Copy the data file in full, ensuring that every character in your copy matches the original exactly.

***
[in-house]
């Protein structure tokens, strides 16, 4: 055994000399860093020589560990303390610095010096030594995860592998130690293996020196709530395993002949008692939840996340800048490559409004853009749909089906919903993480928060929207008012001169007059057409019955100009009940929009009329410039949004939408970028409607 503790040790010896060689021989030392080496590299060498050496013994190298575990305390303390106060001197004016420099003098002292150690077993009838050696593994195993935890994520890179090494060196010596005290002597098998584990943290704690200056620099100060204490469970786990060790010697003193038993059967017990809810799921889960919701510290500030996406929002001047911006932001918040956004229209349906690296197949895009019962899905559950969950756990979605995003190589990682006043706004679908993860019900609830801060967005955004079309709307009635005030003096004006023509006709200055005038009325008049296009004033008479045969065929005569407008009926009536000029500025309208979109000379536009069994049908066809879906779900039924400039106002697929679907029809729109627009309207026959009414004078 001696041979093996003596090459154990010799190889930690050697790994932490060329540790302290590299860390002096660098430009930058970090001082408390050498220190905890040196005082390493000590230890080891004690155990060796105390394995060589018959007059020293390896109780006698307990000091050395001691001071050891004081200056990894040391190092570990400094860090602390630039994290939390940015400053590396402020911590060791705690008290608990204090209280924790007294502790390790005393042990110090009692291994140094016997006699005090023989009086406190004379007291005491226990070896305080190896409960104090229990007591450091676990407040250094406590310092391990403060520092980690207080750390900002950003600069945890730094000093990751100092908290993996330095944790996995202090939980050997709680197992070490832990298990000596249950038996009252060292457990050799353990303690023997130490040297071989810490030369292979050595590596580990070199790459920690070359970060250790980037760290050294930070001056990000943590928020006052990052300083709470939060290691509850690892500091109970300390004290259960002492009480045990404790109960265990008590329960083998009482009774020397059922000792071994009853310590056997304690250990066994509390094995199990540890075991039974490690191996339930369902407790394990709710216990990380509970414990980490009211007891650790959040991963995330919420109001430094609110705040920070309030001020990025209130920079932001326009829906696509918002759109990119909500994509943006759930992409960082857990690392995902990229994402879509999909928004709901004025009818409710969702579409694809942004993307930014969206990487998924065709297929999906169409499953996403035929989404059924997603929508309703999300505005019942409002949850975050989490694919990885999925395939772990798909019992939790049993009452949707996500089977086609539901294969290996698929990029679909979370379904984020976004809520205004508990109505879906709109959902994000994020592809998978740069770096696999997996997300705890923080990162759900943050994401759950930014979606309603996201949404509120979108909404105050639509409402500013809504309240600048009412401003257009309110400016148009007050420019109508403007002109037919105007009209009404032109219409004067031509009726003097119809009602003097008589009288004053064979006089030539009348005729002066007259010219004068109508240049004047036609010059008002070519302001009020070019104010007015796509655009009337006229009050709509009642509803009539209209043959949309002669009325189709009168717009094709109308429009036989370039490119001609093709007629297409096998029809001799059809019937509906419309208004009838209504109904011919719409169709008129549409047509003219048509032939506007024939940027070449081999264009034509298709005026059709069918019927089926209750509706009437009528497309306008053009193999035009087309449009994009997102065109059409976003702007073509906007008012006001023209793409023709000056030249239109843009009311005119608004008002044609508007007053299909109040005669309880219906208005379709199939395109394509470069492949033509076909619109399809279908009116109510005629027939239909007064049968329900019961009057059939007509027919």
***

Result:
[in-house]
């Protein structure tokens, strides 16, 4: 055994000399860093020589560990303390610095010096030594995860592998130690293996020196709530395993002949008692939840996340800048490559409004853009749909089906919903993480928060929207008012001169007059057409019955100009009940929009009329410039949004939408970028409607 503790040790010896060689021989030392080496590299060498050496013994190298575990305390303390106060001197004016420099003098002292150690077993009838050696593994195993935890994520890179090494060196010596005290002597098998584990943290704690200056620099100060204490469970786990060790010697003193038993059967017990809810799921889960919701510290500030996406929002001047911006932001918040956004229209349906690296197949895009019962899905559950969950756990979605995003190589990682006043706004679908993860019900609830801060967005955004079309709307009635005030003096004006023509006709200055005038009325008049296009004033008479045969065929005569407008009926009536000029500025309208979109000379536009069994049908066809879906779900039924400039106002697929679907029809729109627009309207026959009414004078 001696041979093996003596090459154990010799190889930690050697790994932490060329540790302290590299860390002096660098430009930058970090001082408390050498220190905890040196005082390493000590230890080891004690155990060796105390394995060589018959007059020293390896109780006698307990000091050395001691001071050891004081200056990894040391190092570990400094860090602390630039994290939390940015400053590396402020911590060791705690008290608990204090209280924790007294502790390790005393042990110090009692291994140094016997006699005090023989009086406190004379007291005491226990070896305080190896409960104090229990007591450091676990407040250094406590310092391990403060520092980690207080750390900002950003600069945890730094000093990751100092908290993996330095944790996995202090939980050997709680197992070490832990298990000596249950038996009252060292457990050799353990303690023997130490040297071989810490030369292979050595590596580990070199790459920690070359970060250790980037760290050294930070001056990000943590928020006052990052300083709470939060290691509850690892500091109970300390004290259960002492009480045990404790109960265990008590329960083998009482009774020397059922000792071994009853310590056997304690250990066994509390094995199990540890075991039974490690191996339930369902407790394990709710216990990380509970414990980490009211007891650790959040991963995330919420109001430094609110705040920070309030001020990025209130920079932001326009829906696509918002759109990119909500994509943006759930992409960082857990690392995902990229994402879509999909928004709901004025009818409710969702579409694809942004993307930014969206990487998924065709297929999906169409499953996403035929989404059924997603929508309703999300505005019942409002949850975050989490694919990885999925395939772990798909019992939790049993009452949707996500089977086609539901294969290996698929990029679909979370379904984020976004809520205004508990109505879906709109959902994000994020592809998978740069770096696999997996997300705890923080990162759900943050994401759950930014979606309603996201949404509120979108909404105050639509409402500013809504309240600048009412401003257009309110400016148009007050420019109508403007002109037919105007009209009404032109219409004067031509009726003097119809009602003097008589009288004053064979006089030539009348005729002066007259010219004068109508240049004047036609010059008002070519302001009020070019104010007015796509655009009337006229009050709509009642509803009539209209043959949309002669009325189709009168717009094709109308429009036989370039490119001609093709007629297409096998029809001799059809019937509906419309208004009838209504109904011919719409169709008129549409047509003219048509032939506007024939940027070449081999264009034509298709005026059709069918019927089926209750509706009437009528497309306008053009193999035009087309449009994009997102065109059409976003702007073509906007008012006001023209793409023709000056030249239109843009009311005119608004008002044609508007007053299909109040005669309880219906208005379709199939395109394509470069492949033509076909619109399809279908009116109510005629027939239909007064049968329900019961009057059939007509027919």